Advances in machine learning (ML) and AI are emerging on a near-daily basis—meaning that industry, academia, government, and society writ large are evolving their understanding of the associated risks and capabilities in real time. As enterprises seek to capitalize on the potential of AI, it’s critical that they develop, maintain, and advance state-of-the-art ML practices and processes that will offer both strong governance and the flexibility to change as the demands of technology requirements, capabilities, and business imperatives change.

That’s why it’s critical to have strong ML operations (MLOps) tooling, practices, and teams—those that build and deploy a set of software development practices that keep ML models running effectively and with agility. Capital One’s core ML engineering teams demonstrate firsthand the benefits collaborative, well-managed, and adaptable MLOps teams can bring to enterprises in the rapidly evolving AI/ML space. Below are key insights and lessons learned during Capital One’s ongoing technology and AI journey.

Standardized, reusable components are critical

Most MLOps teams have people with extensive software development skills who love to build things. But the continuous build of new AI/ML tools must also be balanced with risk efficiency, governance, and risk mitigation.

Many engineers today are experimenting with new generative AI capabilities. It’s exciting to think about the possibilities that something like code generation can unlock for efficiency and standardization, but auto-generated code also requires sophisticated risk management and governance processes before it can be accepted into any production environment. Furthermore, a one-size-fits-all approach to things like generating code won’t work for most companies, which have industry, business, and customer-specific circumstances to account for.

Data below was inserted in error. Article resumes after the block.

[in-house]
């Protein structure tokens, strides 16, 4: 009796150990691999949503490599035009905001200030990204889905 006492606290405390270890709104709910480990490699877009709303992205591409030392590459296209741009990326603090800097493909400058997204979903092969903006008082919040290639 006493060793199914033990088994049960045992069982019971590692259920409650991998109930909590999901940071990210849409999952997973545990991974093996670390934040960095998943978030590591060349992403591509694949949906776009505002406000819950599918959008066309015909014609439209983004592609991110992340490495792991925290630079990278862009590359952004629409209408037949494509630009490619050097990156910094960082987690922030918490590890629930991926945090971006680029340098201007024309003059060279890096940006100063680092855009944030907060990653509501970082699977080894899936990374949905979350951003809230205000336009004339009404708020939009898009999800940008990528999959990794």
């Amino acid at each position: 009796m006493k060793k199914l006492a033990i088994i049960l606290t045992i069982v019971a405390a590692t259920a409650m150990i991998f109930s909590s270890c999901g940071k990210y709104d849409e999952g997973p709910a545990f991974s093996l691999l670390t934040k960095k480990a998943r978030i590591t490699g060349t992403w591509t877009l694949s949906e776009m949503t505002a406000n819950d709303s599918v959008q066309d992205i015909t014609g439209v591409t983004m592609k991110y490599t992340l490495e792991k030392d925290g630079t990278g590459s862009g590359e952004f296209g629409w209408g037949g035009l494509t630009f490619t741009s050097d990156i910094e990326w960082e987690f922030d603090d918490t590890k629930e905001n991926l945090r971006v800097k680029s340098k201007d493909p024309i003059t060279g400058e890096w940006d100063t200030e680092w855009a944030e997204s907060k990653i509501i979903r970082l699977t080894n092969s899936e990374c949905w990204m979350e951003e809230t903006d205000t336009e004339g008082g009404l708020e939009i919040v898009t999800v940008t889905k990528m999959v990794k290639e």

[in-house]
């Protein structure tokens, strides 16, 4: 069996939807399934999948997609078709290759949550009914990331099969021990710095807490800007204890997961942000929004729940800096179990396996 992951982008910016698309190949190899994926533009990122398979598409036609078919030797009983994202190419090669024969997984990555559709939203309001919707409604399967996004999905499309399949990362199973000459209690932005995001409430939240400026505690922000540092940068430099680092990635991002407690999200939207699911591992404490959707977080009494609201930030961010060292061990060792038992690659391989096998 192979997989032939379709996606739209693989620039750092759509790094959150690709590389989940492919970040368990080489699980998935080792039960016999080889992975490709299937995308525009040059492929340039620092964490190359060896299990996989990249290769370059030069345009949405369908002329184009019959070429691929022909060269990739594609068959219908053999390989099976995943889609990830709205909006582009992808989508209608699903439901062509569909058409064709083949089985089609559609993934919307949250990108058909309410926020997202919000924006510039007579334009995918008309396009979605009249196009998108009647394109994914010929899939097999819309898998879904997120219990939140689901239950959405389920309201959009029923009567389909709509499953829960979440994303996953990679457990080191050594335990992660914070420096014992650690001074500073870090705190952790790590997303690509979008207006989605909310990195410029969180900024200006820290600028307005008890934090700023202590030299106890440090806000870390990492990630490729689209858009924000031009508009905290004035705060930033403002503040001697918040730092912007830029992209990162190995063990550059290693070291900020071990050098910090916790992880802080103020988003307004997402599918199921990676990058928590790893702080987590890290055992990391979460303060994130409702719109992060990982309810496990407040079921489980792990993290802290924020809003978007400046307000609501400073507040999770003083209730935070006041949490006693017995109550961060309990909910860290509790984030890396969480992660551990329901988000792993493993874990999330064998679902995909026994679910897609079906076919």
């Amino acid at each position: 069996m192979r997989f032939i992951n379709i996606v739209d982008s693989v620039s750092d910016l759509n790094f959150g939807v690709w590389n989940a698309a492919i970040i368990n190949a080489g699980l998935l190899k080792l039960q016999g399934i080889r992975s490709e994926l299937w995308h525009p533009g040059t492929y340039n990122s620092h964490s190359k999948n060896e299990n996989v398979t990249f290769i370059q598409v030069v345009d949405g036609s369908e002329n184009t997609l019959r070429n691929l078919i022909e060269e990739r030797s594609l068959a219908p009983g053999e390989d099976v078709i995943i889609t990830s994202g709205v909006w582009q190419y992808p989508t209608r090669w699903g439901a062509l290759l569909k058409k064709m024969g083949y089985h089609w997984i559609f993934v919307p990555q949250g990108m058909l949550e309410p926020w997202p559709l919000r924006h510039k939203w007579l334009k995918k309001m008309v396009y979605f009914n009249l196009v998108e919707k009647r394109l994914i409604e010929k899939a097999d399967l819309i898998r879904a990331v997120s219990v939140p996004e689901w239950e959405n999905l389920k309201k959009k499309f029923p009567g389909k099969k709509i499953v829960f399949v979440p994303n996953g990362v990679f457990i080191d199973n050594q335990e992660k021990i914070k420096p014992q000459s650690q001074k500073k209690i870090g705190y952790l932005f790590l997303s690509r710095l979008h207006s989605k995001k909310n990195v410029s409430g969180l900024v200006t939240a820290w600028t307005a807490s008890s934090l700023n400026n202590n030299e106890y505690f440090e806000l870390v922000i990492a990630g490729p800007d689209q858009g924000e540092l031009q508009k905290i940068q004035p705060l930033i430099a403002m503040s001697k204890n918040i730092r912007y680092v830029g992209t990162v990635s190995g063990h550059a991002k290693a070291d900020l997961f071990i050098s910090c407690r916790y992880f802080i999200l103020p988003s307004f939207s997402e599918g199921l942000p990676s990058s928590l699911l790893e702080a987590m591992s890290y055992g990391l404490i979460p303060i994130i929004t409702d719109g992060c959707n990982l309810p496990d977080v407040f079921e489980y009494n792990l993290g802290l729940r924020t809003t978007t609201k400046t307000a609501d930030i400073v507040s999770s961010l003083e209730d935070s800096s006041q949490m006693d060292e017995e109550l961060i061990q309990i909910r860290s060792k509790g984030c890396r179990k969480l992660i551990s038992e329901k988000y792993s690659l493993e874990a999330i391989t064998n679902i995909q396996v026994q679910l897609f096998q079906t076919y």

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As enterprise platform teams continue to explore the evolution of ML tools and techniques while prioritizing reusable tools and components, they can look to build upon open-source capabilities. One example is Scikit-Learn, a Python library containing numerous supervised and unsupervised learning algorithms that has a strong user community behind it and which can be used as a foundation to further customize for specific and reusable enterprise needs.

Cross-team communication is vital

Most large enterprises have data scientists and engineers working on projects through different parts of the company. This means it can also be difficult to know where new technologies and tools are built, resulting in arbitrary uniqueness.

This underscores the importance of creating a collaborative team culture where communication about the big picture, strategic goals, and initiatives is prioritized—including the ability to find out where tools are being built and evolved. What does this look like in practice?

Ensure your team knows what tools and processes it owns and contributes to. Make it clear how their work supports the broader company’s mission. Demonstrate how your team can feel empowered not to build something from scratch. Incentivize reuse and standardization. It takes time and effort to create a culture of “innersourcing” innovation and build communications mechanisms for clarity and context, but it’s well worth it to ensure long-term value creation, innovation, and efficiency.

Tools must map to business outcomes